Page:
What do you think you have to be mainly careful about Arona?
His big leg kick. His right hand. I don't think it's necessarily a powerful right hand but he's a powerful guy. It's got to hurt and the gloves are not cushy gloves, really. It all adds up. I don't want to get hit by his right hand or his right leg. I played football and I remember when I was little, I hated getting hit but with the helmet on, I became the hardest hitter. I'd smack people. Eventually, you get hit enough that you think that's just how it is. If you hit him first and harder, you win that exchange. You've got to hit your opponent first, faster and harder than he hits you. That's what I realized.
It's safe to say that you will try to educate the fans that there is more to Dean Lister than being the world's greatest grappler.
I'll put it this way. This really is how I feel. I've been asked a lot of times why I do mixed martial arts. Are you insane? My first two fights, back in the cage, they lock you in and you think, "what am I doing here?" I won those first two fights. I questioned it but I finally found my own answers. There're a lot of examples of one-on-one combat but this is the one that I chose. It's the ultimate test. You can hide in a team and you can't take all the credit for a team. You can give credit to your friends that helped you train but it's you in the cage. It's you in the ring. The strategy, the conditioning, the mentally toughness; it all comes together. The challenge of getting better, improving who I am. In this fight, I may open up new personal challenges, away from my old strategies. That's all I'm going to say. I'm going to take a big chance in front of everyone. This guy might take me down. He might kick me. I don't know what he's going to do.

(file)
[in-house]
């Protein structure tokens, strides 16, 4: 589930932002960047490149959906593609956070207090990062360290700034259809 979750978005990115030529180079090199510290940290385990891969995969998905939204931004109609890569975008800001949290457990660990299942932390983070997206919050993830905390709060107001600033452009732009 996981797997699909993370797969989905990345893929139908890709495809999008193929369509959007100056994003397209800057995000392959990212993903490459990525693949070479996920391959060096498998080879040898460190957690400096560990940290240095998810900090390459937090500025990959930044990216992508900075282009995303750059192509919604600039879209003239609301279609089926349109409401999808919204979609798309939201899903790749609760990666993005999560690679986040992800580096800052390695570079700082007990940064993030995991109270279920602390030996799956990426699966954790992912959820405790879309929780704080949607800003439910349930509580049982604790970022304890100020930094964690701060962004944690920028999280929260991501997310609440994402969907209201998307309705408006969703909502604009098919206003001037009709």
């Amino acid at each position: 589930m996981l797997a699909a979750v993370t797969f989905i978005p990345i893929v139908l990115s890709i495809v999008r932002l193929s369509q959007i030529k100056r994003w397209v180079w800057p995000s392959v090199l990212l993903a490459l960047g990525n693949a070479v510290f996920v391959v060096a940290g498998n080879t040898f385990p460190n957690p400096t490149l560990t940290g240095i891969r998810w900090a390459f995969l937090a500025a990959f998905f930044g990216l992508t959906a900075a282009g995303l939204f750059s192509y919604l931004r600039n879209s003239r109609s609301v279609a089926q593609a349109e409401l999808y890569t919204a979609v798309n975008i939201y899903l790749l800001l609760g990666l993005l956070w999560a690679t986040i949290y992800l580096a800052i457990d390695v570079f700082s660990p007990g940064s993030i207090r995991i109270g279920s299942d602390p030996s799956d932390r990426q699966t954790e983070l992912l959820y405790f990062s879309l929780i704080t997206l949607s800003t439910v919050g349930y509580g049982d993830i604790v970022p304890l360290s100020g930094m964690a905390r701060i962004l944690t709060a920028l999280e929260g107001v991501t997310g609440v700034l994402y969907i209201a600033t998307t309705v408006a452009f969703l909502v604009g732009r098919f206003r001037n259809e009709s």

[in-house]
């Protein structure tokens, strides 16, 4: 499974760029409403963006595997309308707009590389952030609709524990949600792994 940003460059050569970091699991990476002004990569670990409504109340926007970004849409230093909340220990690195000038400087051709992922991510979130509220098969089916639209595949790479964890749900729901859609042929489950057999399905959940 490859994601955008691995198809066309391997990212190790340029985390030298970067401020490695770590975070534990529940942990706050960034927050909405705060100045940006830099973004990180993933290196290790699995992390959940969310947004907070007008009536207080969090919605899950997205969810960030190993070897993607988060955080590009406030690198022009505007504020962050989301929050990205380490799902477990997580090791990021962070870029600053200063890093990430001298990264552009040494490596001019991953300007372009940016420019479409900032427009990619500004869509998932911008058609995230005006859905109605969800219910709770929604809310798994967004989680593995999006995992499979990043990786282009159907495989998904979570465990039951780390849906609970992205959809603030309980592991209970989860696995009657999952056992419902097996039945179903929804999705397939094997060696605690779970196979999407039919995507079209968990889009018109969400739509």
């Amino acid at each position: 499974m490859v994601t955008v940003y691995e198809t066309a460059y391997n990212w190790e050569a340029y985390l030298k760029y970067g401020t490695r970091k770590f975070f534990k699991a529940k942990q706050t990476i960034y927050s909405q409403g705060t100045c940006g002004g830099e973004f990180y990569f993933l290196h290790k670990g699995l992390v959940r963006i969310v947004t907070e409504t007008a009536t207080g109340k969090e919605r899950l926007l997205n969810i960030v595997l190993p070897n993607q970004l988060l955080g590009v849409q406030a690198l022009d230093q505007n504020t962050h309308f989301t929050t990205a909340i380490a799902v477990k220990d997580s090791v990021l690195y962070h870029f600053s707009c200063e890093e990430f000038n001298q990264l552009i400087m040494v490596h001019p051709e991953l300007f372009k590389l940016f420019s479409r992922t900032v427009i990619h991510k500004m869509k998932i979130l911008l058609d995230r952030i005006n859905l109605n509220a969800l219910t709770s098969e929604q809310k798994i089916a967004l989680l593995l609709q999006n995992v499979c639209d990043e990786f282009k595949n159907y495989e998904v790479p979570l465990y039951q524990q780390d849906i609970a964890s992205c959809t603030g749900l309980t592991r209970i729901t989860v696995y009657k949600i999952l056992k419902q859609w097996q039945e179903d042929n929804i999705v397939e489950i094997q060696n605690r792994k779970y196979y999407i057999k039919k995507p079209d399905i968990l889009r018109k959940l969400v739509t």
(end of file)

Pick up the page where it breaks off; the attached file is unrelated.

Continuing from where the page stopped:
Well, even though you are a submissions guy, you understand that it's not just two guys rolling around in a ring. You've got to put on a show for people that paid very good money to watch a fight.
Very true. However, in the past, I've always dealt with someone that's been a better striker, so I have to take them to the ground. Now, I feel like, okay, I know he's gotten better in striking. I heard that he's the best striker in top team. I don't know but I know that I'm a lot better in striking. The only way to show that, prove that and see, is to do it. Not just doing it in practice but to do it out there in front of everyone. Yeah, it's the first opponent that might take me down or not. I've never been taken down in a fight. No ones ever done it. I'll let people take me down. I don't want to sound cocky but I feel very comfortable on my back. I get to the ground any way that I can. I don't know what's going to happen in this fight. I don't know what his strategy is. I imagine that he's going to try to kick me and punch with that right side. Hit me with the right leg and hit me with the right hand. I expect one of us, or both of us, to be really beat up after this fight. Really beat up. Like, hurting. I may not sleep tonight. (laughing)